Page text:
Otherwise we’re being monumentally stupid, aren’t we?

Sweden’s Economic Brainwave

I’m sure Tim Worstall will get around to this, but I’m going to tackle it anyway.

To combat its ‘throwaway consumer culture’, Sweden has announced tax breaks on repairs to clothes, bicycles, fridges and washing machines. On bikes and clothes, VAT has been reduced from 25% to 12% and on white goods consumers can claim back income tax due on the person doing the work.

Years ago I had a Russian friend who moved from Dubai to Sydney.  Within a few weeks of her arrival she told me she found some aspects of living in Australia frustrating.  The example she gave was that she needed an old, decrepit wardrobe removed from her house, only to do this she had to call a removal company which could come some time next week and charge $200 for the job.  Whereas in Russia, she said, you just find a couple of alcoholics and buy them a bottle of vodka or two and they’d happily do it.  They’d probably go on to sell the wardrobe, too.

One of the big differences I noticed while moving between countries as economically diverse as France, Nigeria, Australia, Russia, and Thailand is that the wealthier a country is, the more difficult it is to get simple repair or semi-skilled trade jobs carried out.  The reason for this is obvious: as a country gets wealthier and more educated, the value added by each individual in the workforce increases, and a lot of low-value jobs simply disappear.  For example, in a poor country a guy can make a reasonable wage repairing bicycles: it might be the best way for him to make money and other people can’t afford to just buy a new one.  Whereas somebody living in London can make more money doing almost anything other than repairing bicycles, and he’d anyway have to charge so much that customers would find it easier and possibly cheaper to just buy a new one.  Economics, in other words.

You would therefore expect a developed country with an educated population like Sweden to have its workforce employed doing high-value jobs: technology, services, manufacturing, etc. rather than low-skilled jobs like repairing clothes.  And funnily enough that’s what they have, but now they’ve decided this ought to change:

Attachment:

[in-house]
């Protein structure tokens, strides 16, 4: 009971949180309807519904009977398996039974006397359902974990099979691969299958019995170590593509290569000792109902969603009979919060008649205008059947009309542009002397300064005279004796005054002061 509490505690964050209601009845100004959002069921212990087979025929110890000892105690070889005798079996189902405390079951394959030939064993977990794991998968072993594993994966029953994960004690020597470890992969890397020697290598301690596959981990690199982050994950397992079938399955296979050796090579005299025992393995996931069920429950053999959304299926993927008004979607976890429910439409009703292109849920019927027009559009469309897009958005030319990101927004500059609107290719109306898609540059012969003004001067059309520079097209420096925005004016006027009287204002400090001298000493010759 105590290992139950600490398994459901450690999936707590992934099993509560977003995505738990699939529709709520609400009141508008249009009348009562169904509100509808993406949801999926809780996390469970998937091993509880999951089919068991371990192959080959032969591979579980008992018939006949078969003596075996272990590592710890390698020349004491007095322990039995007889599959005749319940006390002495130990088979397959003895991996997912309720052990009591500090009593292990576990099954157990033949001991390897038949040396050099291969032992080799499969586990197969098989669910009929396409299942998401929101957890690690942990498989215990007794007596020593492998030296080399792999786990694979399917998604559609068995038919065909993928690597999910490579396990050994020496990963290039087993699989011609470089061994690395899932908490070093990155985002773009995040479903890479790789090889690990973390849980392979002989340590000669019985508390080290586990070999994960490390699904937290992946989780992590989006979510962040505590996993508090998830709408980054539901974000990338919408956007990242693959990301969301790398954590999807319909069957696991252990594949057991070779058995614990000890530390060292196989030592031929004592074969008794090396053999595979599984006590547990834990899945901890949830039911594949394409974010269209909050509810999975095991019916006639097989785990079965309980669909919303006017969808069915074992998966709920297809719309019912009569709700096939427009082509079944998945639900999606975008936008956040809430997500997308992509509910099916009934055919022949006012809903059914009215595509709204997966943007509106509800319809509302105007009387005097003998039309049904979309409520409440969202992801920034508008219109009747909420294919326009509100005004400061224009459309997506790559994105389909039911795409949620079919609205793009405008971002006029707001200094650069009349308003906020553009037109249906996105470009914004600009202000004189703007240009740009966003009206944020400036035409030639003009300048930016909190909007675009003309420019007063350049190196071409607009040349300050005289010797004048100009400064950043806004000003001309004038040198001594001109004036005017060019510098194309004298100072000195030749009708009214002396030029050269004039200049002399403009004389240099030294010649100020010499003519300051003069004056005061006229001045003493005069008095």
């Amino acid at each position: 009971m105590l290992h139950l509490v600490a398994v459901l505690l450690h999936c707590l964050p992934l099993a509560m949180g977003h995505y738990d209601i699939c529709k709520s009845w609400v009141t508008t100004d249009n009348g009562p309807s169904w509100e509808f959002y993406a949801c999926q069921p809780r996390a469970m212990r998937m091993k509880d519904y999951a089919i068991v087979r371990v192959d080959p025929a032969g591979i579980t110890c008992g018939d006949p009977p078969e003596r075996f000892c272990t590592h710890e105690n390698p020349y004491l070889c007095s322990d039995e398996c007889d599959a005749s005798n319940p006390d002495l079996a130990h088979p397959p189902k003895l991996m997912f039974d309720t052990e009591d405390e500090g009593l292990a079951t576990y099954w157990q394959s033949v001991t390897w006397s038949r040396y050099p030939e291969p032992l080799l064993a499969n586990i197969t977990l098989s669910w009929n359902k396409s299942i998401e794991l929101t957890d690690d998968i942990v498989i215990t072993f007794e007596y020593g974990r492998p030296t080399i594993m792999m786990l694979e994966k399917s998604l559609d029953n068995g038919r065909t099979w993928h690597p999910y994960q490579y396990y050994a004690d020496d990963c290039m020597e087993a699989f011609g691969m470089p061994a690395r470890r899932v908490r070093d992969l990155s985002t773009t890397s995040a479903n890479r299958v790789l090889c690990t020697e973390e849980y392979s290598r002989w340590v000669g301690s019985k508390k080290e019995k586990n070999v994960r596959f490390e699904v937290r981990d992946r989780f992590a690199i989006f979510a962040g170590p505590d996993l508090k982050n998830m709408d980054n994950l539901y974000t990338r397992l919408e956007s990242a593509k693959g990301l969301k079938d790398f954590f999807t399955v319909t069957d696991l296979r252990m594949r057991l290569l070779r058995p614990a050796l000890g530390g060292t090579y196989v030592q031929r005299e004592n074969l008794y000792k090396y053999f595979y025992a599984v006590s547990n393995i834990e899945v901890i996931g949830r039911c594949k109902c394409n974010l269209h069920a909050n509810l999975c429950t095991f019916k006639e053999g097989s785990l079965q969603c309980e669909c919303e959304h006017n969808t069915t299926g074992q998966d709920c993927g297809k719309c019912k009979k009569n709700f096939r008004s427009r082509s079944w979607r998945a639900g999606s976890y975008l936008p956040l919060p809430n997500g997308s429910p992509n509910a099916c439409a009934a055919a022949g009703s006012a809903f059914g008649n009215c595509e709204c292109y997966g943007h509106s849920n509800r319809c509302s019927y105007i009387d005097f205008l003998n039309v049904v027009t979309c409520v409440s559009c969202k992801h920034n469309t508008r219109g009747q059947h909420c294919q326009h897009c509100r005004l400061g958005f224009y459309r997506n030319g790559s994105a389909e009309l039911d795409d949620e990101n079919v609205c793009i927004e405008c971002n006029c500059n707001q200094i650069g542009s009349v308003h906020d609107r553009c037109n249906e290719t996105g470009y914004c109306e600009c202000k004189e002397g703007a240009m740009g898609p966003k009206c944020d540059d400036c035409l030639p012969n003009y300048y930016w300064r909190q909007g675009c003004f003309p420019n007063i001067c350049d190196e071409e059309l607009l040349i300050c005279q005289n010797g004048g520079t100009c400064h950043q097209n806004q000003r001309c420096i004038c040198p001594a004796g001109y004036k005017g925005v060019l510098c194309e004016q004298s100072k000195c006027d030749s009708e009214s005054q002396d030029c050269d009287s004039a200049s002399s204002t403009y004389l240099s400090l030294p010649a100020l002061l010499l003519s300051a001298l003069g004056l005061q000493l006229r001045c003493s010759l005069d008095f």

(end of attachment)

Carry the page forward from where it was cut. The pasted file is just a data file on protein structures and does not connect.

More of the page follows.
The incentives are intended to reduce the environmental impact of the things Swedes buy. The country has ambitious targets to reduce greenhouse gas emissions, but has found that the impact of consumer choices is actually increasing.

They appear to have stumbled on the concept that a low-tech economy in which consumers have fewer choices produces fewer greenhouse gases.  Now they want to move to such an economy, which is in the precise opposite direction everyone else is moving.  We have the developed world.  We also have the developing world.  Sweden wants to kick-start the undeveloping world.

The scheme is expected to cost the state some $54 million in lost taxes, which will be more than outweighed by income from a new tax on harmful chemicals in white goods.

Erm, okay.  But isn’t the point of this new scheme to reduce the number of new white goods being bought?  So if it is successful, this new tax take won’t materialise, will it?

Moreover, Sweden’s economy is growing strongly and the government has an $800 million budget surplus.

My bank account is in surplus.  I’m therefore going to quit heart surgery and take a job in McDonald’s.

I interviewed the man behind the scheme, deputy finance minister Per Bolund, a member of the Green party and a biologist by training.